College Friends

Student Grants & Writing Awards

Unless otherwise stated, the following writing and research awards are available to graduate students enrolled in any of the COEH Academic Programs.

 

For more information or help with the application process, please contact COEH at coehce@berkeley.edu.

Current Award Opportunities: 

  • Health Equity in the Workplace Research Award

  • Llewellyn Student Project Award

  • M. Donald Whorton Writing Award

  • Targeted Research Training Grant

Health Equity in the Workplace Research Award 

Up to $5,000 for a Student Project

Description

Workplace health is public health. This research to practice award is designed to highlight the role of work as a social determinant of health, and to support research and drive action to improve health outcomes in cooperation with vulnerable or marginalized populations.

Projects can include, but are not limited to: qualitative and quantitative needs assessments and structured interviews, documenting the impact of health and safety hazards, developing proactive practices and policy solutions, unpaid research/internships with a non-profit and/or community organization, designing/delivering a community intervention, or evaluating the effectiveness of interventions. 

The purpose of this award is to encourage students to think creatively about how to advance workplace equity, build the capacity of workers and community groups to take action, and enhance interdisciplinary collaboration and communication skills. This award is offered by the Northern California Center for Occupational and Environmental Health Continuing Education Program. 

Eligibility

Funding is available for matriculated public health students at UCB, UCD, and UCSF. Student stipends can be used for equipment, supplies, and participant compensation. University overhead, mentor support, or tuition support are ineligible expenses.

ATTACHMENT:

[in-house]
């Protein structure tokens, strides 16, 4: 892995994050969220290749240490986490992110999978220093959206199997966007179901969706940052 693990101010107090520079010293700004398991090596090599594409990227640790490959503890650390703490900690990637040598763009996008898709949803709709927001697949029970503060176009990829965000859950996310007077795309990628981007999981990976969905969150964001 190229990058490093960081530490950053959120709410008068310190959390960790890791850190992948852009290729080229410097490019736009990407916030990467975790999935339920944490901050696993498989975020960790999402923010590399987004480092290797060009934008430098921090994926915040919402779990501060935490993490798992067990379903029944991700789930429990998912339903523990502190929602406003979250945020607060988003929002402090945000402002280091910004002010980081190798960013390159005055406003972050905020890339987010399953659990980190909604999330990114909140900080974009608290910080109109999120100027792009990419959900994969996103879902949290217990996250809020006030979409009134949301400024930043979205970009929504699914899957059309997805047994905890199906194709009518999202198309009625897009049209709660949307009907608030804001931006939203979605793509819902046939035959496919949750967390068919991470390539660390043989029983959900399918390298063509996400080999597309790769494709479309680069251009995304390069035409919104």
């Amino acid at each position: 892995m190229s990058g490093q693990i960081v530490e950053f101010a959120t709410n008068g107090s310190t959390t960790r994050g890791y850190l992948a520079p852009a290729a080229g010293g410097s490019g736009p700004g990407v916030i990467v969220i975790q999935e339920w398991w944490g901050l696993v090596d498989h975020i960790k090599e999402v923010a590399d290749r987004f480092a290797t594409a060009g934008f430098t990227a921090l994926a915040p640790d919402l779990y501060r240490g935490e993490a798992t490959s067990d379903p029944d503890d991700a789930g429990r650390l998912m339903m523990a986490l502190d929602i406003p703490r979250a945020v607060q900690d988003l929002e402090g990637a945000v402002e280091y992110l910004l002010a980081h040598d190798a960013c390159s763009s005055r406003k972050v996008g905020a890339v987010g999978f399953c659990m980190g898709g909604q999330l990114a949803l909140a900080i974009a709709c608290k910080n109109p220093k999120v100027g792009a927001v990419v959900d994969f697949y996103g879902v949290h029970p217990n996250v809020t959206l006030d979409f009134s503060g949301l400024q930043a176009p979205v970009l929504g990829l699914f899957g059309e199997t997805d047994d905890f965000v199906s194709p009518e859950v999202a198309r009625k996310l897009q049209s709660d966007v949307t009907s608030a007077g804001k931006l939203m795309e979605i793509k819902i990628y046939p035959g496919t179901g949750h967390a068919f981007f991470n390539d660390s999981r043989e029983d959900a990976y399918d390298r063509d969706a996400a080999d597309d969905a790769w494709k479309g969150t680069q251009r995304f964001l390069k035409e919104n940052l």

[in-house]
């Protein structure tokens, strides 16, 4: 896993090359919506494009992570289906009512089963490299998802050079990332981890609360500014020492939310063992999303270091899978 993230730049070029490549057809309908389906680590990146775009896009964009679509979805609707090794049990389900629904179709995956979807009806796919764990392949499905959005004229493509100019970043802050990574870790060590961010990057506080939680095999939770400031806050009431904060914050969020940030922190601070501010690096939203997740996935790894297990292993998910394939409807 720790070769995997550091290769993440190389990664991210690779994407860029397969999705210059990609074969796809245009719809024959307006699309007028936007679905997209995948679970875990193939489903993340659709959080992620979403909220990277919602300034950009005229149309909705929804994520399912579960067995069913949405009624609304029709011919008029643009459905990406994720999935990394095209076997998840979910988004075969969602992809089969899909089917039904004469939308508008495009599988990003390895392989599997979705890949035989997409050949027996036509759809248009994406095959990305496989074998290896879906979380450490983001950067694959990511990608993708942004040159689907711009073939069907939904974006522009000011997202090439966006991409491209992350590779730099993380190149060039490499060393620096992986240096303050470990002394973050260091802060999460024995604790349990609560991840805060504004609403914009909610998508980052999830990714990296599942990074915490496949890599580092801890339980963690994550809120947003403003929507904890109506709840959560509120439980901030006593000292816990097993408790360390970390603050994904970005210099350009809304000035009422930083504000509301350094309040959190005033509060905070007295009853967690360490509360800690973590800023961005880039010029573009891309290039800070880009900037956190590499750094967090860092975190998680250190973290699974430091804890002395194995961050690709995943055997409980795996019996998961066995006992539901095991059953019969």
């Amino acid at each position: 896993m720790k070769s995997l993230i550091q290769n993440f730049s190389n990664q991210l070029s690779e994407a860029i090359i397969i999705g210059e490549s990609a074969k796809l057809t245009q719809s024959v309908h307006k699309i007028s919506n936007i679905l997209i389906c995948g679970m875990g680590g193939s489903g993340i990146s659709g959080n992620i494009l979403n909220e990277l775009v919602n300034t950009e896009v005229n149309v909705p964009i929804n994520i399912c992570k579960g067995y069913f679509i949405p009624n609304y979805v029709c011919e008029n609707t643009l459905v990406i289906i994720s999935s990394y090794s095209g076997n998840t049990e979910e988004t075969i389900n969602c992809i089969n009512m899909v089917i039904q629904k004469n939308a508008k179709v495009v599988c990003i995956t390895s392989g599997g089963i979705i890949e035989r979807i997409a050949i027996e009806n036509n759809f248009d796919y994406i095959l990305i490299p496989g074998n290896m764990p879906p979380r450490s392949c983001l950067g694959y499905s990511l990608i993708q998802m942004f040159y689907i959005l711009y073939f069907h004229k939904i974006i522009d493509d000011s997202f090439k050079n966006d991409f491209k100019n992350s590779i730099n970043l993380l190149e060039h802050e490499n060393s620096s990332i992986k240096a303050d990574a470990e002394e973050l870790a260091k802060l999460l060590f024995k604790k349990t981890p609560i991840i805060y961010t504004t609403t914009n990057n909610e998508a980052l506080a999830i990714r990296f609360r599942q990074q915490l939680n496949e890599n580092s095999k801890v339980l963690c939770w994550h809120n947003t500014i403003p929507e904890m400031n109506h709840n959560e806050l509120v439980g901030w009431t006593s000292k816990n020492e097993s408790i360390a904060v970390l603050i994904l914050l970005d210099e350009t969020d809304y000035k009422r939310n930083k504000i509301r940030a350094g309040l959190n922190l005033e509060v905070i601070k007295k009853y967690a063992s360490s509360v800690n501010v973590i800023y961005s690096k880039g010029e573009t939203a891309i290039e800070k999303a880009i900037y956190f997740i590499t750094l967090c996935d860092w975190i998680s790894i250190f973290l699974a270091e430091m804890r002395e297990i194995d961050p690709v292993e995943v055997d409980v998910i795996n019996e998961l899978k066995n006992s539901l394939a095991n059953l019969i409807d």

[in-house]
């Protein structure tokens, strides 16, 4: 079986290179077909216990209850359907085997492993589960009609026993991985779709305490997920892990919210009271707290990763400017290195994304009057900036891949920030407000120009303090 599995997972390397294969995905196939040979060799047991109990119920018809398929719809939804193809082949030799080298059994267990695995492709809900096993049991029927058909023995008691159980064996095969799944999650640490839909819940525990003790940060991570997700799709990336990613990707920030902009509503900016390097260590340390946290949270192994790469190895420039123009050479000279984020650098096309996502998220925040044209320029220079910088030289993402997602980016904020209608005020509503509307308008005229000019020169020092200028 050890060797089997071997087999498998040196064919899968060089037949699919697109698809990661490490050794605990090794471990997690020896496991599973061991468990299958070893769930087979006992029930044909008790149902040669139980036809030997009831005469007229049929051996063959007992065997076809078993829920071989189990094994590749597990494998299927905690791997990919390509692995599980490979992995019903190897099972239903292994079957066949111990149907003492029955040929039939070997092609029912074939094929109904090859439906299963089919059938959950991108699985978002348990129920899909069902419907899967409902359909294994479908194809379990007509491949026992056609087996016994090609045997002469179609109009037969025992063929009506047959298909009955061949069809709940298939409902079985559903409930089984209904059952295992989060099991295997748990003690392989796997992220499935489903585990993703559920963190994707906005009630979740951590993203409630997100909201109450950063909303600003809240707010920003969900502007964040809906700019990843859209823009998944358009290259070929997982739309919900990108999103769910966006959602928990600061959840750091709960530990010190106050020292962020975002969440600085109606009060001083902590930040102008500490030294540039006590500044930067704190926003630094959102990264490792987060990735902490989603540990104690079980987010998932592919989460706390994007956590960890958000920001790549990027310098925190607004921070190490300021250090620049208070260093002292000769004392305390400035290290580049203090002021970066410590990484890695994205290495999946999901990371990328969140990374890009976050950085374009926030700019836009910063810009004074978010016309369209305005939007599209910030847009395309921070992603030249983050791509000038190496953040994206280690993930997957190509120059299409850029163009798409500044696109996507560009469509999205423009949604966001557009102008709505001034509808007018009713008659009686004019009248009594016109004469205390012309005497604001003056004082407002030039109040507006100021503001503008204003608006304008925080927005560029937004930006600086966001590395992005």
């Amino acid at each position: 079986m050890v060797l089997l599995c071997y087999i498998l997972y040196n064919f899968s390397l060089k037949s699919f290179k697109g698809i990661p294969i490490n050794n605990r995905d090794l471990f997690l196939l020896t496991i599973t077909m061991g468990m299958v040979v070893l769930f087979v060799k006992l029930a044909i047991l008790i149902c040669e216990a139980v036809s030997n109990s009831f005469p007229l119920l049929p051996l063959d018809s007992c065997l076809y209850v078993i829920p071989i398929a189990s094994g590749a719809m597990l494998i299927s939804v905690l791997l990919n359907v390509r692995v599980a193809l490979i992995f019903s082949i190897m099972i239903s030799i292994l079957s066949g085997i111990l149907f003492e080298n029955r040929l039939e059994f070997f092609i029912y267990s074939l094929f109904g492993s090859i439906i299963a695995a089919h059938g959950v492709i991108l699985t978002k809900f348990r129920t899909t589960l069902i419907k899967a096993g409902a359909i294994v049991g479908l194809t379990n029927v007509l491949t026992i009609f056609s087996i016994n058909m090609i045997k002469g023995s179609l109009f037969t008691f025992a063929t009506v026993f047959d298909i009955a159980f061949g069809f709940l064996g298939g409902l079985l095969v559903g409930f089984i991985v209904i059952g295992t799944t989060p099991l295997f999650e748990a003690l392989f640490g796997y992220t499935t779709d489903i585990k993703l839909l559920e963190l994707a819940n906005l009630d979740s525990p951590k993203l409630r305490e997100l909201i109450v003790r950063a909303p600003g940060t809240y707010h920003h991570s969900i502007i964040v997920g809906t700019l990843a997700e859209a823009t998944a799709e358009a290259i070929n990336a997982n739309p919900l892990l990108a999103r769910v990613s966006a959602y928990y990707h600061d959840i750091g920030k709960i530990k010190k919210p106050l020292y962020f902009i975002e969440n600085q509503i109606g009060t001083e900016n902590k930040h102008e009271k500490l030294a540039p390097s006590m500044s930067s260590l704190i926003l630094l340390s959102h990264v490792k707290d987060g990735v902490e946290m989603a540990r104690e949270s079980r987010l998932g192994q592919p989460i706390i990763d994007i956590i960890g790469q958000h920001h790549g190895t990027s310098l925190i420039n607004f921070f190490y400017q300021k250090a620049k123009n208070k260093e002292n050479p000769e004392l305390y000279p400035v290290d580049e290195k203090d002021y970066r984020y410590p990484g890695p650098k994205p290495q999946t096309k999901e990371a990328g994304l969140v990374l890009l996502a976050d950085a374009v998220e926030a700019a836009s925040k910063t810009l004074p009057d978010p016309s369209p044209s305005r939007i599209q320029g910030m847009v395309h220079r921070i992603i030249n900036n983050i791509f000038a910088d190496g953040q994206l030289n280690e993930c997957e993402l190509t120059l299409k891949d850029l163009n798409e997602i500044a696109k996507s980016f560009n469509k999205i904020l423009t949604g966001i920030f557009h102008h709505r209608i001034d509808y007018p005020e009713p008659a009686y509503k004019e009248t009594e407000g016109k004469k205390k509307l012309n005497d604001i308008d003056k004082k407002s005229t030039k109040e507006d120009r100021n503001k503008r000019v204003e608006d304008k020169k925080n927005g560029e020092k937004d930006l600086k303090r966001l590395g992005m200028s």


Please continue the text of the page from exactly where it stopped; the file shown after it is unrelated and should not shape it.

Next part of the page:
Expected Outcomes

The award recipient will be expected to author a final report, and to present your research/project at COEH's Increasing Diversity in Occupational and Environmental Health and Safety Symposium and via a one-hour, online webinar. 

How to Apply

Applications will be accepted via Google Form. Applicants will need to prepare the following materials to apply: 

  • Background (3 paragraphs - write the problem statement)

  • Research Aims (1-3 research objectives/aims)

  • Methods (2 paragraphs - describe your research approach)

  • Personal Reflection (How will this research support your personal development?)

  • EHS Affiliation (Identify an Eligible Academic Program or Mentor)

  • Reference List (Names, Titles, Relationship, and Emails for 2-4 Professional / Academic references)

  • Timeline and Milestones (Provide an overview of proposed research timeline prepared with dated bullet points)

  • Budget + Budget Justification (How will you plan to spend the $5000 and why these expenses are necessary) 

Applications are due Friday, August 6, 2021

Llewellyn Student Project Award

Program funding for projects in 2020-2021

Up to $5,000 for a Student Project!

The Center for Occupational and Environmental Health (COEH) invites applications from UCB and UCSF graduate students and medical residents wishing to conduct a multidisciplinary research project in occupational or environmental health. Teaching, service, community intervention, and policy projects will also be considered. The purpose is to encourage students to work in teams with students from other disciplines in order to better address real-world problems.

 

Eligibility

Any currently enrolled COEH Program student, resident, or trainee working on an OEHS (occupational/environmental health & safety) or vulnerable population project. One of the students’ faculty advisors must be affiliated with COEH. Students are expected to meet with their faculty advisors on a regular basis to obtain input and keep them informed of their progress. Faculty advisors are expected to actively mentor the project and approve the final report. 

"It was a GREAT experience…we were able to make a difference. We would apply again!"

- Past Student Winner

Allowable Expenses 
The award may apply to stand-alone or bigger project support. Project costs may include equipment, supplies, and travel. This award may not be used for faculty / mentor support, tuition payment, or university overhead. 

 

Review Criteria
Research projects will be judged on scientific merit. Teaching, service, community intervention, and policy projects will be judged on their impact on the target audience.

How to Apply

Applications will be accepted via Google Form. Applicants will need to prepare the following materials to apply: